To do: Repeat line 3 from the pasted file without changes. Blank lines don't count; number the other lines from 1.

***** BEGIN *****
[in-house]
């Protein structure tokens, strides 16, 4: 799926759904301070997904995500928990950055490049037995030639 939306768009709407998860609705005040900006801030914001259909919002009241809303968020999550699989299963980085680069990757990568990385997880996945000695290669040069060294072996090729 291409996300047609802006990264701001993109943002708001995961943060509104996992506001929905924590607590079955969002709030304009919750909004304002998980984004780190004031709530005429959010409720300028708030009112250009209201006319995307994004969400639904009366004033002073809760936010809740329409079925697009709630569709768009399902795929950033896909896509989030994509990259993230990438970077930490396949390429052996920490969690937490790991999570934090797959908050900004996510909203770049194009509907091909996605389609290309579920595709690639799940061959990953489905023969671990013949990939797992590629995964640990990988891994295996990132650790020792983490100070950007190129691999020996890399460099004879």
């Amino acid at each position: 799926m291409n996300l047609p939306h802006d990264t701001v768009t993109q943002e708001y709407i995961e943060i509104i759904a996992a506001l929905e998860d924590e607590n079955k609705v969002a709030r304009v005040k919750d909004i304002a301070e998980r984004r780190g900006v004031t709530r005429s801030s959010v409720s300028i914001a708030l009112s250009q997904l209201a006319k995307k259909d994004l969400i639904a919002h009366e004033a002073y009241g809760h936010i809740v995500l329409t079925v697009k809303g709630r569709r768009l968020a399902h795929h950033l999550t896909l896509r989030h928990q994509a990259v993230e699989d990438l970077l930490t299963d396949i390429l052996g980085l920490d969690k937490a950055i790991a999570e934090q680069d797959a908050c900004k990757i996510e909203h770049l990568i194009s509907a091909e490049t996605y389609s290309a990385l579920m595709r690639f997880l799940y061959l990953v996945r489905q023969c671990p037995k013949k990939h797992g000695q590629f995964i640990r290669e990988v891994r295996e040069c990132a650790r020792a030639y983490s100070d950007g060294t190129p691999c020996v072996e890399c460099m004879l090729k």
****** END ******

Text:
């Amino acid at each position: 799926m291409n996300l047609p939306h802006d990264t701001v768009t993109q943002e708001y709407i995961e943060i509104i759904a996992a506001l929905e998860d924590e607590n079955k609705v969002a709030r304009v005040k919750d909004i304002a301070e998980r984004r780190g900006v004031t709530r005429s801030s959010v409720s300028i914001a708030l009112s250009q997904l209201a006319k995307k259909d994004l969400i639904a919002h009366e004033a002073y009241g809760h936010i809740v995500l329409t079925v697009k809303g709630r569709r768009l968020a399902h795929h950033l999550t896909l896509r989030h928990q994509a990259v993230e699989d990438l970077l930490t299963d396949i390429l052996g980085l920490d969690k937490a950055i790991a999570e934090q680069d797959a908050c900004k990757i996510e909203h770049l990568i194009s509907a091909e490049t996605y389609s290309a990385l579920m595709r690639f997880l799940y061959l990953v996945r489905q023969c671990p037995k013949k990939h797992g000695q590629f995964i640990r290669e990988v891994r295996e040069c990132a650790r020792a030639y983490s100070d950007g060294t190129p691999c020996v072996e890399c460099m004879l090729k």